- Los Angeles has too many megamansions and not enough buyers, reported Katherine Clarke for The Wall Street Journal.
- Real-estate agents and developers are turning to themed parties, gimmicky amenities, and $US100 million price cuts to get the megamansions off the market.
- From LA to NYC, gimmicks and price cuts are being used in big cities nationwide, signalling a slow luxury real estate market.
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Los Angeles has no shortage of multimillion-dollar mansions, but its growing inventory is becoming a headache for developers and real-estate agents.
The surplus of LA mansions sitting on the market, reported Katherine Clarke for The Wall Street Journal, began with “a couple of local megawatt deals” to foreign buyers in 2014 and 2015, which prompted the development of larger, more expensive homes exceeding $US20 million.
And there’s more to come – 50 ultra high-end spec houses are currently being developed in the city, Clarke reported. These megamansions, not all of which are completed, can be expected to cost anywhere from $US35.5 million to $US500 million.
Private lenders and wealthy individuals have financed much of the spec homes, and real-estate agents and developers are employing extreme measures to get them off the market. Think themed parties instead of open houses or gimmicky amenities such as a secret room for growing and smoking weed and a candy room, according to Clarke.
They’re also relisting plots of land and “hiring marketing experts to reimagine homes as individual brands with their own names, logos, and stories,” wrote Clarke. That’s not to mention employing steep price cuts by as much as $US100 million: Just consider the Los Angeles megamansion listed at $US250 million that recently received a price cut of $US100 million because nobody wanted to buy it.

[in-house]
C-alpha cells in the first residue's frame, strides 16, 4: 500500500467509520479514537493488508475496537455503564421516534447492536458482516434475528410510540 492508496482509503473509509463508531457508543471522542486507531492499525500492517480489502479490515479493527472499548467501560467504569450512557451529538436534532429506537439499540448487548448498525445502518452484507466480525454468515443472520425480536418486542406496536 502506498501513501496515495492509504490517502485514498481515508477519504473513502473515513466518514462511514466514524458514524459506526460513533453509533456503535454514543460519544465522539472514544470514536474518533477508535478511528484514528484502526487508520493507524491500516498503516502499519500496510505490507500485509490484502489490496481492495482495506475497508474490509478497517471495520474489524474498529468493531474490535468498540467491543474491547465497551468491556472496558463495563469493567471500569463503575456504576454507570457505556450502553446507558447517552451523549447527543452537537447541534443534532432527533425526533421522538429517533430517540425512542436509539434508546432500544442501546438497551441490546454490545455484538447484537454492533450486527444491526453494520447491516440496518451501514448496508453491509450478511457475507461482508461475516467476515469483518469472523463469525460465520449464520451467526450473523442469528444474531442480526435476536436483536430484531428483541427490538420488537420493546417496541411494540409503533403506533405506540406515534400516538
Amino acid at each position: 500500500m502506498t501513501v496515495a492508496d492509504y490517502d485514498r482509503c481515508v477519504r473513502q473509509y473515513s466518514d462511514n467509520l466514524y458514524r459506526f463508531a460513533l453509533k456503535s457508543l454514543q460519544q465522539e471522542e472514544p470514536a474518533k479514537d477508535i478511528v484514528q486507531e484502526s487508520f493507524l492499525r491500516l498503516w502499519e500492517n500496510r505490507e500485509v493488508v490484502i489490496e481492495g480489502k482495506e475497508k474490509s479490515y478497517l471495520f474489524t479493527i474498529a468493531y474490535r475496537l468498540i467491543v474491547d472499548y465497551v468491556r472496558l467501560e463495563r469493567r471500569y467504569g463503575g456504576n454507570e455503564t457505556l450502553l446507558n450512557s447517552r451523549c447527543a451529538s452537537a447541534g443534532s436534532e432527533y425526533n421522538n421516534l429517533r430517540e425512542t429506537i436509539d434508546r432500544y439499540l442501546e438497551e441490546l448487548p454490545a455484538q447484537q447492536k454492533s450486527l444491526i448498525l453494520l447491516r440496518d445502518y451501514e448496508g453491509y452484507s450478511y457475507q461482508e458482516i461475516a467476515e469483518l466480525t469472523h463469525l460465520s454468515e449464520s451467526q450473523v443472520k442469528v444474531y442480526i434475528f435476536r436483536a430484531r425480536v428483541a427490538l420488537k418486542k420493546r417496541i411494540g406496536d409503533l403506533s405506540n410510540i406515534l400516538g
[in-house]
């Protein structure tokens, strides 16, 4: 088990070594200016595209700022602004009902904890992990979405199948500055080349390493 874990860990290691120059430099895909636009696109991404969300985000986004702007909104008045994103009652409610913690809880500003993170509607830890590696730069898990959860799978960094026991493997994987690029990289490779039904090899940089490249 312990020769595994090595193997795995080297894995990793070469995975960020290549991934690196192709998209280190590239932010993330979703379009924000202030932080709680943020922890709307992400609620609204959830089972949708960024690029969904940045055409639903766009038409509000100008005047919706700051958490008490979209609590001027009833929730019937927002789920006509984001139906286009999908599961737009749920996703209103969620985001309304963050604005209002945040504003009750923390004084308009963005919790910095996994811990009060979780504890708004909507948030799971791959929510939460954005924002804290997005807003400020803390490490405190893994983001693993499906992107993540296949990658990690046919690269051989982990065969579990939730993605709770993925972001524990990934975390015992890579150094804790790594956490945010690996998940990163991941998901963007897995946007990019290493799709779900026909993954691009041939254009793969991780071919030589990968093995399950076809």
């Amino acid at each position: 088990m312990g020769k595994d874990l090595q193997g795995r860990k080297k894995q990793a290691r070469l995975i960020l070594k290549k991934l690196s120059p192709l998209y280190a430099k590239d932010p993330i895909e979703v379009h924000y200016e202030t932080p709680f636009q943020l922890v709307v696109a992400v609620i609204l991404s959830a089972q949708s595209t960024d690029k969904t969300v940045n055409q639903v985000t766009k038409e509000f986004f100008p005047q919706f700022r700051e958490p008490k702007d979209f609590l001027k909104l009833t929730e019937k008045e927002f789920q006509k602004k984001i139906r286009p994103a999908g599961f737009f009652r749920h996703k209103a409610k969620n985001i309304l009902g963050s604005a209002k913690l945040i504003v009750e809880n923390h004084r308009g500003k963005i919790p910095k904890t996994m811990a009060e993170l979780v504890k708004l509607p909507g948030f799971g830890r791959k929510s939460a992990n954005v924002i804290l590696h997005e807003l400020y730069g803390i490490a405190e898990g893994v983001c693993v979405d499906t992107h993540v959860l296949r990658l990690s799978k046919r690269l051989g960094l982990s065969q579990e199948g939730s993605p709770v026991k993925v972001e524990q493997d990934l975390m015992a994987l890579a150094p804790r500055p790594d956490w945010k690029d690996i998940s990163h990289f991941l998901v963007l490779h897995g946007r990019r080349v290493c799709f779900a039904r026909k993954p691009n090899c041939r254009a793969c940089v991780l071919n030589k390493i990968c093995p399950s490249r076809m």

From LA to NYC, gimmicks and price cuts signal a slow luxury market
Gimmicky tactics and slashed prices aren’t unique to LA – they’re indicative of a lingering luxury real-estate market in big cities nationwide. New York City, where “nothing’s selling,” according to Cary Tamarkin, New York City developer and architect of Tamarkin Co., in a Mansion Global interview, has its own luxury surplus problems.
Many of the city’s penthouses have been sitting on the market for months, even years, and some eventually receive a drastic price cut or are carved into two smaller apartments, Business Insider’s Katie Warren previously reported.
More than half of luxury homes in Manhattan – priced at $US4 million or above – were sold at discounted prices in the first five months of 2018, Warren wrote, citing Mansion Global. And at 432 Park Avenue, New York City’s tallest residential building, a 95th-floor penthouse listed for $US82 million was split into two apartments, 95A and 95B, for $US41.25 million and $US40.75 million, respectively, after being on the market for two-plus years, Curbed reported.
In New York, an $US85 million Hell’s Kitchen condo comes with tickets to outer space and a couple of Rolls-Royces. In Miami, one luxury building provided its residents with Tesla-driving chauffeurs. And in Baltimore, 414 Light Street is also loaded with amenities, including an al fresco dining space, a yoga and meditation room, and a business lounge.
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